Meanwhile, Zhang used her tactics to the best. She barely allowed the top seed to use her powerful smashes that is so signature of Sindhu. Not allowing the shuttle to land on the mid-court region, the American made sure she could retrieve comfortably when the Indian would smash from the baseline.
Displaying some supreme skills at the net, the 27-year-old Zhang ensured she kept all the fuel in the tank intact and use it only at the crucial stages. This was evident when she bagged the first game by keeping check on the unforced errors when Sindhu was reducing the deficit to 18-19.
Zhang’s commendable court coverage and precision shots were near to flawless. Despite being an underdog, the way she waded through the waters can make for an epic saga to be written in letters of gold. Devoid of a coach to watch over her on the court, the world no 11 proved she barely needed any.
Even while Sindhu was marching leaps and bounds in the second game with huge leads like 11-4, the American was a portrait of a calm demeanour. While the Indian was all bent on taking the second in which she gave every ounce of energy that she had within, it almost seemed like Sindhu was finding her feet.
With those smashes and rallies, Sindhu succeeded in bringing the crowd on their feet as she clinched the second game. By now the defending champion had lit a flame of hope in the hearts of her fans.
In the deciding game, Sindhu was almost out of steam. Her sweaty face, uneasiness and nervy self began showing. Often the opponent is more like a hunter who smells all these traits and goes for the kill. Exactly what happened in the third game when Zhang pounced on the frail prey to feast on victory.
Despite treated to doses of advice from National coach Gopichand in between, Sindhu barely could bring out her A game when it was most needed.
A stark difference in the body language of both Zhang and Sindhu could make for a good case-study. Zhang was devoid of expressions all through while the latter was seen huffing and puffing, falling down and dropping her head in exasperation in turn breaking hearts of millions of her fans.
Nonetheless, we have to give due credit to Sindhu, who staged a super fightback from 17-19 to a match-point. The only falter was the net dribble that proved expensive for our Indian shuttler and Zhang made the most of it as she sealed the nail-biting encounter to collect the $26,250 cheque as a Winner’s Prize.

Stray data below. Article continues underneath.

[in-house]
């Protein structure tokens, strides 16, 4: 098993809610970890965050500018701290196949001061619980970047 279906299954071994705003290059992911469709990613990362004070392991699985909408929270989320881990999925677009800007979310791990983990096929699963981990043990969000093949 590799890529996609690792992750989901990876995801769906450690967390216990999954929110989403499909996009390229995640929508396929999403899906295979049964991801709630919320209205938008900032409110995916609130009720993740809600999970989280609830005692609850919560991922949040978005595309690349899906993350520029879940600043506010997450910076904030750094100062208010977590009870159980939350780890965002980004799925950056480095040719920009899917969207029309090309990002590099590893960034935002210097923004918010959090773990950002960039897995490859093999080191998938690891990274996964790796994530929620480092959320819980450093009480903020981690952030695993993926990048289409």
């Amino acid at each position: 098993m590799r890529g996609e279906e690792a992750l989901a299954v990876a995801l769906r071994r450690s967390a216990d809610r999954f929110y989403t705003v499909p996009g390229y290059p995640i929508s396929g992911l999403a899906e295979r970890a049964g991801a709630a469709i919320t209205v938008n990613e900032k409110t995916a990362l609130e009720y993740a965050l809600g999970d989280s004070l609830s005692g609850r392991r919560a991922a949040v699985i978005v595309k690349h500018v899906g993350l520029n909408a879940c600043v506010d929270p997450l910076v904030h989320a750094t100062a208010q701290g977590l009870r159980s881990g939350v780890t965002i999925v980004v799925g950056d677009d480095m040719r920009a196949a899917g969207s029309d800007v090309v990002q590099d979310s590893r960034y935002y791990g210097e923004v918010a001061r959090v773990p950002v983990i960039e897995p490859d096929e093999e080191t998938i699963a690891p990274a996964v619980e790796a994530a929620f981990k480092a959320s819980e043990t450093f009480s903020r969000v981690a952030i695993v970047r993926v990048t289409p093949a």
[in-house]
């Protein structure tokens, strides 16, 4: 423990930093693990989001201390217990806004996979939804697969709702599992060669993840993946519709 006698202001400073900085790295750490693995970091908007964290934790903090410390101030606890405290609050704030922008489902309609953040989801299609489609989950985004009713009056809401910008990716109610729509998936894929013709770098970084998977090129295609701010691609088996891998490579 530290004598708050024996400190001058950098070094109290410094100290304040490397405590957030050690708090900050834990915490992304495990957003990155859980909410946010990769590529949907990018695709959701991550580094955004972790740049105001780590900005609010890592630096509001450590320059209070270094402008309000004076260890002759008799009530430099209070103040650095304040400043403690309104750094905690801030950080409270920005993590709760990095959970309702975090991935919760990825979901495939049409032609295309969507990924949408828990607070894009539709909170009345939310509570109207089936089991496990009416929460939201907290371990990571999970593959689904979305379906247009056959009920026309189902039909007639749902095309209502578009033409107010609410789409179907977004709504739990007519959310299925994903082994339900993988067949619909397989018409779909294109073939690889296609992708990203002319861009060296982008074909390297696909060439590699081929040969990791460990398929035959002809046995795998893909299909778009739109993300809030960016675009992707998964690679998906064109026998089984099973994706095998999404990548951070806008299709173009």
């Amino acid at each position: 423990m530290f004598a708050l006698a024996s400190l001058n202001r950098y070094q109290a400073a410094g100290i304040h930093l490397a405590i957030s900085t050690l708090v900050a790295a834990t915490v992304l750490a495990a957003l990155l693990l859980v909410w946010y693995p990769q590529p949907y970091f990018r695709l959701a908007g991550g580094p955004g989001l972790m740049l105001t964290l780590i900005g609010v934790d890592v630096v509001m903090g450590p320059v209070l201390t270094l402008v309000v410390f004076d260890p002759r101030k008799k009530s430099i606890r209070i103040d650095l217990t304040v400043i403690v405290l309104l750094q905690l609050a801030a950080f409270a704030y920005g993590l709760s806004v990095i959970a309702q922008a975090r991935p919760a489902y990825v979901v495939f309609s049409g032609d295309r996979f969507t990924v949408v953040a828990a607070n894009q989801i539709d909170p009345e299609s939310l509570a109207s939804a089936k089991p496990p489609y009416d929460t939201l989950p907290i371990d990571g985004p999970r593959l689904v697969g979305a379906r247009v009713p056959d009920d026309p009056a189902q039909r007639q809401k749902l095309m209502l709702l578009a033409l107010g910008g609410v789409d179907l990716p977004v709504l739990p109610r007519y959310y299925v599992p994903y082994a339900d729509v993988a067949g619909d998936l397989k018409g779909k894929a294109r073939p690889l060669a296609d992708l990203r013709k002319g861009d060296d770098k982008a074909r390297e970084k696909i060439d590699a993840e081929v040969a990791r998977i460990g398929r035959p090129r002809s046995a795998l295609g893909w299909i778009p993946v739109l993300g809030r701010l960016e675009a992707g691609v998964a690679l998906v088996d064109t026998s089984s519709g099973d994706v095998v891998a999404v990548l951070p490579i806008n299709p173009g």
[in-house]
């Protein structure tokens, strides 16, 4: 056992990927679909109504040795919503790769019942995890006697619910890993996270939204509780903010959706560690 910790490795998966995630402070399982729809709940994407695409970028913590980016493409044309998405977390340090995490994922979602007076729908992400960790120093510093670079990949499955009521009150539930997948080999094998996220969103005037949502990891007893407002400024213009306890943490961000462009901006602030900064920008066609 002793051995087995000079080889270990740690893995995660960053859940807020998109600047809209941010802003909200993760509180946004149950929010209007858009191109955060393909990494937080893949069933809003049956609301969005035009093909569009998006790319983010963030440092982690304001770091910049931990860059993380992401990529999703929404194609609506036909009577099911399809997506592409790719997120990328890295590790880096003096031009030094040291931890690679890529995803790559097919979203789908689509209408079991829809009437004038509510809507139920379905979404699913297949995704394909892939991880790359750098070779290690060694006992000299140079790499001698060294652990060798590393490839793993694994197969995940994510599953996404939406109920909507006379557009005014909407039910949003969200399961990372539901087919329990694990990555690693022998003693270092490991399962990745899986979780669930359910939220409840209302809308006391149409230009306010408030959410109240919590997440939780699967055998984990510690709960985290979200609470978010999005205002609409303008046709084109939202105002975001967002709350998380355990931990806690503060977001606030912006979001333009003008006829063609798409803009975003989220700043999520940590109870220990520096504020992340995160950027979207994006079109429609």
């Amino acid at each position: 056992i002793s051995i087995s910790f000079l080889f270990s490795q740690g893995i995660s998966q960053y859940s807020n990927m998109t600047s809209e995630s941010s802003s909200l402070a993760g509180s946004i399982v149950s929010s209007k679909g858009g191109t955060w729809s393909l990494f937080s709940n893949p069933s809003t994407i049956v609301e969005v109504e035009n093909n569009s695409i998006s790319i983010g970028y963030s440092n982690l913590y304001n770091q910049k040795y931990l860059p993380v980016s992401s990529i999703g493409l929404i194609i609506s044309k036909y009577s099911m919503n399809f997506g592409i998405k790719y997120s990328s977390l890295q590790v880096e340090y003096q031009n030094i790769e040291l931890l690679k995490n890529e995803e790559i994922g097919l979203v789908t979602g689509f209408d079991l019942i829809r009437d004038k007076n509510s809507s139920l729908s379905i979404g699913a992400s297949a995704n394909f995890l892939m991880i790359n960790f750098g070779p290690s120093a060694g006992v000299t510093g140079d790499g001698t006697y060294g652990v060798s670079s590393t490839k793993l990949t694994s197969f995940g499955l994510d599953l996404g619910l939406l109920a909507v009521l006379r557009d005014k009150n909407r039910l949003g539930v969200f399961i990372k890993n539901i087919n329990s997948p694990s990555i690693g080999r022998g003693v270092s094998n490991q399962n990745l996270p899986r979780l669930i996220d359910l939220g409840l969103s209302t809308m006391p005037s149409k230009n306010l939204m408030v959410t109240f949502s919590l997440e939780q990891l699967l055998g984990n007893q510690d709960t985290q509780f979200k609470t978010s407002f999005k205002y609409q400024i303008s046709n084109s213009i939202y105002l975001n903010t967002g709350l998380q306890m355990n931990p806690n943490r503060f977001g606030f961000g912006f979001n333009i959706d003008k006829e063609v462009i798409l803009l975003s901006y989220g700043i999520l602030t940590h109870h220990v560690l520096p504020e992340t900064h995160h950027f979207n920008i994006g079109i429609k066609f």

Sindhu's final jinx can be broken
Reaching the finals on the big stages itself is a testimony of the greatness of Sindhu. The breakthrough is just round the corner. The way an athlete holds his/her nerves in the dying moments of a battle is what define a champion.
We will hope that Sindhu uses the pressure as an amenity to shine instead of letting it dupe her.
Stumbling at the final hurdle is what hurts but if the world number 4 sets her mind on it by keeping her emotions in check on court and uses her energy with optimum efficiency there is no reason why Sindhu will not be able to lift the elusive titles that long seem to be playing hide-n-seek with her.
Instead of playing it safe, the 22-year-old needs to give her aggressive best to snatch victories on the elite stages.
The need of the hour is to exorcise the ghosts of the recent close defeats. The first loss 17 months back to Spain’s Carolina Marin at the Rio Olympics, then succumbing at the World Championships and again at the Finals in Dubai are all the ones which need to be carefully looked upon so as to help overcoming what little comes in the way of glory for our star Sindhu.
It has become a habit of us fans to expect our star Hyderabadi shuttler to give her best each time she steps on court and why not, it is what the nation feeds on, boasts of and craves to see the country go high up on the map of recognition as far as sports is concerned.
Basking in an adrenaline gush, each time Sindhu hits a smash is what makes the sport so gripping for fans who worship their athletes. A sense of pride that gives goosebumps is what ardent badminton fans thrive on.
It is noteworthy that this year’s India Open was less competitive compared to the past few years. Blame it on the hectic scheduling in January. Although it did live upto its status of a Super Series, the 2018 edition attracted only a few top 10 players in each of the five categories. Two out of five defending champions were back to defend their title again, while the others had withdrawn or chosen not to participate.
All said and done, we will yearn to catch our star coming back on court putting behind all the woes and playing with reckless abandon once again at the Badminton Asia team Championship in Malaysia where of course Saina Nehwal’s absence will be conspicuous.